Chatham County Commissioners have an additional 60 days to comment on a draft study report on the proposed U.S. 64 expansion. While the N.C. Department of Transportation refused to extend the comment period, which ends June 30, to everyone, it is giving the commissioners until Sept. 1 to chime in on the controversial project.
NCDOT and the Capital Area Metropolitan Planning Organization (CAMPO) have developed a plan to transform 19 miles of U.S. 64, 10 of them in northeastern Chatham County and nine in western Wake, into a limited-access expressway. State and regional transit leaders say it will provide another fast route from Raleigh to Charlotte and alleviate congestion on Interstates 85 and 40.
However, Chatham County officials are concerned about the economic and environmental impacts of the expansion. For example, U.S. 64 currently crosses Jordan Lake; the highway's expansion would significantly affect the waterway and its sensitive natural habitats. Jordan Lake is a source of drinking water for the fast-growing areas of Cary, Apex, Morrisville, northern Chatham County and the Wake County portion of Research Triangle Park.
"Only very minor changes were made in the Chatham section of the report," says Loyse Hurley, president of Chatham Citizens for Effective Communities, which also asked for a 60-day extension. However, the group will not be allowed to comment to the NCDOT beyond the end of the month.
Sally Kost, chairwoman of the Chatham County Board of Commissioners, noted many unanswered questions in the report. In addition, she says, commissioners need more time for the newly formed Transportation Advisory Board and other boards, including environmental review, planning and economic development, to study and provide feedback on the report.
Chatham Commissioners have openly opposed the project since May 2009. Yet, because of jurisdictional issues—the Chatham portion of the expansion is not under any regional transit authority that would include county officials—they have been largely excluded from NCDOT's decision-making process.
The plan contains several gaps in information. For example, federal environmental regulations, required for expanding the highway over Jordan Lake, were omitted.
Chatham County officials are also unsatisfied with how the plan addresses emergency response times, since there will be limited access to the highway from secondary roads. The plan calls forfive emergency access points along the 10-mile stretch. In a May 2009 letter to NCDOT, Chatham County Commissioners said they are especially concerned about access for the North Chatham Fire Department, which serves Apex and Jordan Lake. The intention is to connect the North Chatham Fire Department station to the highway via a service road at Farrington Road and U.S. 64 However, it is unclear how that will affect response times.
NCDOT did not examine this issue, even though Chatham Commissioners asked for a study of emergency response times in their May 2009 letter.
"Our previously stated concerns regarding emergency response were ignored," Kost says.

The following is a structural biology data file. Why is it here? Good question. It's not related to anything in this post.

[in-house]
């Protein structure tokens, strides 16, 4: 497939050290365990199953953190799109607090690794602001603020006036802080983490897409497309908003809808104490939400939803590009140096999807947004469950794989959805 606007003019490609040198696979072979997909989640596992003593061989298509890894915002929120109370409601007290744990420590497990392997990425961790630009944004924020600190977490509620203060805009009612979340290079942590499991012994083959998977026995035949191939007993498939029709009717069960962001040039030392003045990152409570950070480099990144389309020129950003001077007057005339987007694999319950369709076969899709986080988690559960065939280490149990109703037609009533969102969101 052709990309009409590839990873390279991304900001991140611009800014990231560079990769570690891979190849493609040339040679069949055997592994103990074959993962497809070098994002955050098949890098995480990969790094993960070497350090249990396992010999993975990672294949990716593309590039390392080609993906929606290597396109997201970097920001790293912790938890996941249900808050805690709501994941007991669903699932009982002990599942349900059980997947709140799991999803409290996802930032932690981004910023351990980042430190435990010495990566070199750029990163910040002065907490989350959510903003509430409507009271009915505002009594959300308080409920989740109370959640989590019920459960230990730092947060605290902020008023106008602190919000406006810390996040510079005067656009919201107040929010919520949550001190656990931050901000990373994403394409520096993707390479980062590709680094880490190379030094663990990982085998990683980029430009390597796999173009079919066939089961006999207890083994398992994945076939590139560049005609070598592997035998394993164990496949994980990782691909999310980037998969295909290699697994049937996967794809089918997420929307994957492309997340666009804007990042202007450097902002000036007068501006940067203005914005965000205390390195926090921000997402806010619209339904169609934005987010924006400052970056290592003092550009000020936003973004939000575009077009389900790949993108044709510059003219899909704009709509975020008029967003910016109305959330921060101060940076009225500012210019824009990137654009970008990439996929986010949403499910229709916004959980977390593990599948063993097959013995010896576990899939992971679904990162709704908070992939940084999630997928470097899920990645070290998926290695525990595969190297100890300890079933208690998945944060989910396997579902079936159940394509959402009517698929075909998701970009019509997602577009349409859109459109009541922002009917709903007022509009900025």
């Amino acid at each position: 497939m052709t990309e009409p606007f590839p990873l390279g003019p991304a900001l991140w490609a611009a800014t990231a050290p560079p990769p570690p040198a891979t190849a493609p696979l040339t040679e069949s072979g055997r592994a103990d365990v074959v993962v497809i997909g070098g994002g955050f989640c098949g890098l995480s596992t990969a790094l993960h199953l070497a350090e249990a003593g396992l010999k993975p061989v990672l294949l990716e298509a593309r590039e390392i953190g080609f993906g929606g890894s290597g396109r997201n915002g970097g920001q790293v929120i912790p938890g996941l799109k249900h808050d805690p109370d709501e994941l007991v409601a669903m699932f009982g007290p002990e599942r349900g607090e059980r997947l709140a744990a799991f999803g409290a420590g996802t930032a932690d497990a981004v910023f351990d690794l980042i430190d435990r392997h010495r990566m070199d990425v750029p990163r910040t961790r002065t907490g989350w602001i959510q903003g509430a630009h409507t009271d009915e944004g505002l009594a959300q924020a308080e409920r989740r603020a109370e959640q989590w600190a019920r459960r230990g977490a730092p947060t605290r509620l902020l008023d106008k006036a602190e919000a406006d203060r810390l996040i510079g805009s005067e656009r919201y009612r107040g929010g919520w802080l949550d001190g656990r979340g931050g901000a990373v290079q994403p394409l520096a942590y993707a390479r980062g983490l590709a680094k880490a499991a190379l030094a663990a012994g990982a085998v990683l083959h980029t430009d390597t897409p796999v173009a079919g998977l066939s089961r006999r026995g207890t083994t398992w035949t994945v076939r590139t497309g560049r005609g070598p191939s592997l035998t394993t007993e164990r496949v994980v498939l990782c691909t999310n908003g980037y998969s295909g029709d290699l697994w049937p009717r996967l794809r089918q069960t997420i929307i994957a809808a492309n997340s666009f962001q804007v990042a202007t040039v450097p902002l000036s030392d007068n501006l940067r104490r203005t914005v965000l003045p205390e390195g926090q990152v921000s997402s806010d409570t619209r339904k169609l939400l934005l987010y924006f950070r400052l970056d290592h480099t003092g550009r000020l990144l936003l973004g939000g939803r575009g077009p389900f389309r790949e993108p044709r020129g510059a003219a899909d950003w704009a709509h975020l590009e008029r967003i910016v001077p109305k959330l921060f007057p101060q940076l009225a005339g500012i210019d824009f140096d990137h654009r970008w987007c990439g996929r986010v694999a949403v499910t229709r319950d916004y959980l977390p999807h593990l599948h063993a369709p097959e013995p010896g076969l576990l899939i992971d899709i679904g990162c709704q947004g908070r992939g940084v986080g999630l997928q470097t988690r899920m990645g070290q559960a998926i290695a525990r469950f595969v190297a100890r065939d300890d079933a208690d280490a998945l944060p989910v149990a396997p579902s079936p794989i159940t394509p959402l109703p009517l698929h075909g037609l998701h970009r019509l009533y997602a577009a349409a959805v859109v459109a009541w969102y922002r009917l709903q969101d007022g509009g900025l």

Dan Thomas, an engineer with NCDOT's planning branch, disagrees. "Emergency response (including fire) has been raised," he says. "Where superstreets have been implemented in other areas of the state, this has not been an issue."
Commissioners and concerned citizens also want more analysis of the evacuation routes—U.S. 64 is a primary one—from the Shearon Harris nuclear power plant.
Hurley takes issue with the limited access to the U.S. 64 evacuation route. "How does one evacuate quickly and promptly?" she wonders.
Thomas says the U.S. 64 corridor study is consistent with existing evacuation route plans. "We believe the improved mobility would actually improve evacuation," he says.
And while the U.S. 64 report projects that population growth in western Wake and northeastern Chatham will justify the expressway, mass transit has been ruled out for the area because there aren't enough people currently living along the Chatham County portion of U.S. 64.
"If the vehicular volume is too high, thereby requiring this project, how can it be too low for considering of a rail system?" Hurley says. She also criticizes the absence of any park-and-ride stops within the plan, which "automatically rules bus service out by design."
Citizens in Cary and Apex, where nine miles of expansion are planned, have formed Save64.org, which also wants the public comment period extended.
"For many in our area, a main concern is that NCDOT views U.S. 64 as a thoroughfare in which the efficient flow of traffic is the main objective. We see it as our 'Main Street,'" says Dan Epstein, spokesman for Save64.org. "For many years, development was encouraged along U.S. 64 in the Apex/ Cary area. Our students go to Apex High, the Eva Perry Library. Our churches, the stores we shop at and the neighborhoods we live in are all built alongside U.S. 64. We feel communities must have the right to preserve and to protect what has been built and established."
In Chatham County alone, the long-term portion of the study calls for the relocation of 11 residences, 12 businesses and one church.
"We are concerned about the impact on property owners, and especially for the existing businesses which would be destroyed," Kost says.
Kost says Chatham County cannot approve a plan that limits the county's land-use planning and economic development. "If the idea is to have a corridor from Charlotte to Raleigh, I suggest they start on the other end in Charlotte, where Highway 49 through the Concord area is experiencing growth with strip malls popping up and traffic congestion already problematic," she says.